According to the report, Newsome also discovered that rags dipped in chemicals used to clean parts were being treated on site without a permit. The residue on the rags would be evaporated under a hood and then disposed of in the regular trash. Despite evaporation, Newsome wrote that these rags should still be designated hazardous waste.

Past violations

The most recent violations are not the first in recent years for KU.

In 2005, KU was also cited for failing to determine if some university-produced wastes were hazardous. In its response to the EPA, KU officials tested the waste, and everything was proven to be nonhazardous. The university was cited for the same problem in 2000 and 1994. Even if the waste eventually passed muster, Bryan said, it was important for KU to test the material and label immediately to avoid confusion or harm.

KU had not been fined for its past violations, Bryan said, likely because the university was able to correct the problems shortly after the inspection. However, he said the repeat nature of the violations means that this time fines are "pretty much a given."

University response

University spokeswoman Lynn Bretz said the school would not comment on the specifics of the 2007 report and the EPA's charge that KU is a repeat offender because no official report - or fines - have been issued. The EPA notified the university of 24 observed violations - copies of which were obtained by the Journal-World. They are not final, however, until a final report is issued.

"It wouldn't be responsible to discuss these issues at this point in time," Bretz said.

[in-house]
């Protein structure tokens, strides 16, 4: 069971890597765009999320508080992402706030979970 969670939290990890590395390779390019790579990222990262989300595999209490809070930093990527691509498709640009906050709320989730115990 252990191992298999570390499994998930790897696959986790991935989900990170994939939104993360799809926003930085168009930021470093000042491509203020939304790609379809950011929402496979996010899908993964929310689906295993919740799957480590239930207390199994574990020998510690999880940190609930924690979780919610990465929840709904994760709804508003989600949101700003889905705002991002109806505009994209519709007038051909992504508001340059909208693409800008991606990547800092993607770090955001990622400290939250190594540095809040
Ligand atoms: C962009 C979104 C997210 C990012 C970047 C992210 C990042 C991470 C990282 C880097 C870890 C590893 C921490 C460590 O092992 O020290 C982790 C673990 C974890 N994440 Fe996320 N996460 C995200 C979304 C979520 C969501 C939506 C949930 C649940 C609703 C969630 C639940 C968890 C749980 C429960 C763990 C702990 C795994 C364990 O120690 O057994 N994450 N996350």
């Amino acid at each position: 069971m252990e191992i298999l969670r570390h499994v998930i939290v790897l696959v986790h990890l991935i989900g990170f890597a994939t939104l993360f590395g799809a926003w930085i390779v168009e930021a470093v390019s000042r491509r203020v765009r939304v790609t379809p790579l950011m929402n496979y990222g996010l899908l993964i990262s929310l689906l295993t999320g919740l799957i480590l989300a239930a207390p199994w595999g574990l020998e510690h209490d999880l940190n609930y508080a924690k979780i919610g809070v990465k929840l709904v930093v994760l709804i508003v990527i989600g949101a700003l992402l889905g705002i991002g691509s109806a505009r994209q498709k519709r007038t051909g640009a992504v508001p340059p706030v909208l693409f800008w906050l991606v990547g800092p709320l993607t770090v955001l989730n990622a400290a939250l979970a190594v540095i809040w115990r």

She did say university officials took the report seriously and were working with the EPA to rectify any violations.

Bryan said university officials were negotiating with the EPA on the extent of penalties KU would face.

Mike Russell, director of Environment, Health and Safety for KU, similarly declined to comment on the inspection other than to confirm the university was still in talks with the EPA. He called the inspection and negotiations "fairly common."

During the negotiation process, university officials either offer up evidence that they had not violated any regulation (testing unknown metals from a lathe machine and finding out they are brass and copper for example) or are working to fix existing problems.

"That isn't to say the university won't get out without some punishment," Bryan said. "However, our main concern is that they fix the problems and make it safer for the people in these buildings."

Bryan said organizations that have repeat offenses tend to face harsher consequences.

No timeline has been set for negotiations and official filing of violations.

"These things work as they work," Bryan said.

Common, yet dangerous

Kevin Mouser, vice president of the College and University Hazardous Waste Conference, said that while unlabeled and open hazardous waste containers were common violations, it could still have serious repercussions.

"There are some wastes that could spend years in the open air, and nothing would happen and they wouldn't pose any danger," he said. "There are others that exposure to air could warm them enough to create an explosion."